The Importance of Mindset 

So far, we’ve looked at the practicalities of learning – what strategies do and don’t work to help us gain knowledge and skills more effectively. 

However, we also think it is vital to emphasize the importance of mindset. If we want to be the kind of professionals who are always open to learning new ideas and embracing new skills, we need to cultivate a learner’s mindset. 

What does this look like? In a 2016 article in the HRB, coach Erika Anderson identified four attributes shared by people who are always pushing themselves to learn new skills. These include: 

1. Aspiration 

Just like any other area of our careers, learning goes best when we feel motivated and engaged. The desire to learn is the cornerstone of any learning journey – without it, every step will feel like a slog. 

If you find it difficult to get motivated to learn, one strategy is to focus on the benefits you’ll gain from the new skill or knowledge. Think about what it could do for your work and how it might help you reach your professional goals. 

2. Self-Awareness 

Another quality we need to cultivate to be effective learners is self-awareness. When we can honestly evaluate our existing skills and experience, we can identify gaps in our knowledge and recognize our need for professional development. 

3. Curiosity 

The best learners are people who approach new subjects with open-minded curiosity. Studies suggest that a sense of curiosity helps to prepare our brain for learning and makes it more likely that we’ll remember information in the long term.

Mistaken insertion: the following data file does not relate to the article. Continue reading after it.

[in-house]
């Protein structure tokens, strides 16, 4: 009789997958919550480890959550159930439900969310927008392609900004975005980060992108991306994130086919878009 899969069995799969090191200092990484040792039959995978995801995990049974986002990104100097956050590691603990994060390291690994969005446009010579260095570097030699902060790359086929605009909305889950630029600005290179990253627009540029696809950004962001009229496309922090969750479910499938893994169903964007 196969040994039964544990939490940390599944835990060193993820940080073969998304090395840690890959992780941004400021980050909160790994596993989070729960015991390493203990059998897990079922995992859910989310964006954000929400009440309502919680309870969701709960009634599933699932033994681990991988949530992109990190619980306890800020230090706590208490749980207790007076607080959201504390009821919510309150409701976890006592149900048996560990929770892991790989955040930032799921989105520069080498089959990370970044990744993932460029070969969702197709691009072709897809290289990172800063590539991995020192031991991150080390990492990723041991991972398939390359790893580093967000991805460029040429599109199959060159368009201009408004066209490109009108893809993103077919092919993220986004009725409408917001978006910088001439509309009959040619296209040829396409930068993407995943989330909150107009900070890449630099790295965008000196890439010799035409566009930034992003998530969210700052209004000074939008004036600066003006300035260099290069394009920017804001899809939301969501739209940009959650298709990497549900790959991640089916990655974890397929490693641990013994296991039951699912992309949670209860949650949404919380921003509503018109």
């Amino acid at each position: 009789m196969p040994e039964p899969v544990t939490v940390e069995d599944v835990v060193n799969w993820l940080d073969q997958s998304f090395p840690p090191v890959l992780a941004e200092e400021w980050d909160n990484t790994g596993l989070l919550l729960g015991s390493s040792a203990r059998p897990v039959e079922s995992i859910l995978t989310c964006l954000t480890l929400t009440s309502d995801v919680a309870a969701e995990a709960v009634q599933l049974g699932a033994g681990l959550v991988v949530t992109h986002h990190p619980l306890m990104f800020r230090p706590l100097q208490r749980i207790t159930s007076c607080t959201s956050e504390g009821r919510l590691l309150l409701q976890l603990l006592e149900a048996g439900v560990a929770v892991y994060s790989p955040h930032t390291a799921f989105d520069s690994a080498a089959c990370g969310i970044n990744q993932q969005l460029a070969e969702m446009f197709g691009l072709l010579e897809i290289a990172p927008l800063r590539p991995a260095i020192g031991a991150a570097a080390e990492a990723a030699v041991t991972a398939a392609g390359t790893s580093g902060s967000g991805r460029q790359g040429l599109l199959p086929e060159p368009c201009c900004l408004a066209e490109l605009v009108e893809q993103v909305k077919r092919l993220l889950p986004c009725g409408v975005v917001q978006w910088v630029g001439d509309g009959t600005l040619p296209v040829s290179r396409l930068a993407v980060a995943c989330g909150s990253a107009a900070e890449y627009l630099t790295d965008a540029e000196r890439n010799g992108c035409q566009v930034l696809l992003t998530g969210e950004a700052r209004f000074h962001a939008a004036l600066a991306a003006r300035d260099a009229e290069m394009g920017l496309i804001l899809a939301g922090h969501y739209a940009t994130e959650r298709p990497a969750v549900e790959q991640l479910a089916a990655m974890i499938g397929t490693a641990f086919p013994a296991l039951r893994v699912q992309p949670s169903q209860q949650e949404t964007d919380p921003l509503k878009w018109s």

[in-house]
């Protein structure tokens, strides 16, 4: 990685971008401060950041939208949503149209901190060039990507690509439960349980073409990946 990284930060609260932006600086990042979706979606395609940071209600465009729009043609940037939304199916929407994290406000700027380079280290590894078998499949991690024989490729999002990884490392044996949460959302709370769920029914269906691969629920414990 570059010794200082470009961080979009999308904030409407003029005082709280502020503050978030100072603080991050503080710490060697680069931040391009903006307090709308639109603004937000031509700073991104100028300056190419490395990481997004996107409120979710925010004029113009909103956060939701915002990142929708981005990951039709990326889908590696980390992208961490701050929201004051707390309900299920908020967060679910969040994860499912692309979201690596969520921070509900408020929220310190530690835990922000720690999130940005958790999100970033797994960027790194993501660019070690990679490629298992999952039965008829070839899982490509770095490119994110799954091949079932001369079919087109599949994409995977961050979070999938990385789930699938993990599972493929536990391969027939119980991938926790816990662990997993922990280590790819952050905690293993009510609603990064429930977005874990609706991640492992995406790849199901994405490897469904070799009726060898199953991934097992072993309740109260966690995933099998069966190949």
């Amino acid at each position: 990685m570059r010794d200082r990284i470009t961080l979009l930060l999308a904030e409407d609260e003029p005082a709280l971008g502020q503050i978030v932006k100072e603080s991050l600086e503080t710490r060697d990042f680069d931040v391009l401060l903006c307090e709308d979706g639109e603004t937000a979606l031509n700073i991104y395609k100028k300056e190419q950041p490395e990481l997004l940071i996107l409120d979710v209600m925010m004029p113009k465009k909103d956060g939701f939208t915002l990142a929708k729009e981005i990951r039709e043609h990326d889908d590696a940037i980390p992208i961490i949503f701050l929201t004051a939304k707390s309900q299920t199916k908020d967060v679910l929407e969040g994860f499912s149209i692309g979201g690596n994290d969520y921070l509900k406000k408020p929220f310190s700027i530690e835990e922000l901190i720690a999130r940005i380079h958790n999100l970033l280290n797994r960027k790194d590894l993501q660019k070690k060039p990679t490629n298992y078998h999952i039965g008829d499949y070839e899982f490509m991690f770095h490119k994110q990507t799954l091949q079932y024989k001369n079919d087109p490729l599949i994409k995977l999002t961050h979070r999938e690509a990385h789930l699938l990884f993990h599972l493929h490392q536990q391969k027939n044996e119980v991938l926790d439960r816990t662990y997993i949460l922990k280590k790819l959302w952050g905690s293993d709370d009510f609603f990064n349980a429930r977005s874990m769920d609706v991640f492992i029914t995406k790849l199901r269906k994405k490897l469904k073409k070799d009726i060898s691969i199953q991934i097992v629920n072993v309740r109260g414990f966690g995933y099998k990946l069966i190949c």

Curiosity also invites us to dive deeper into a topic and seek out new insights, meaning we’ll take more away from our learning than we otherwise would. Spark your own curiosity by asking how and why, proposing theories, and investigating the answers. 

4. Vulnerability 

The final attribute that great learners share is the willingness to be vulnerable. Learning something new means starting from the beginning and accepting that we’re not going to be brilliant at it straight away. 

That can feel like a vulnerable place to be, especially for those of us who have already reached a comfortable level of expertise in our existing skills. But the willingness to be a beginner again and accept that we might struggle along the way is necessary if we want to learn new things. 


The concept of learning styles might be blocking us from using effective learning strategies to help us on our path to professional development. Once we understand that learning styles are just a preference, not a reflection of the best way to learn, we can start to seek out strategies that will genuinely aid our learning. 

Most of all, we find success on our learning journeys when we cultivate a learner’s mindset.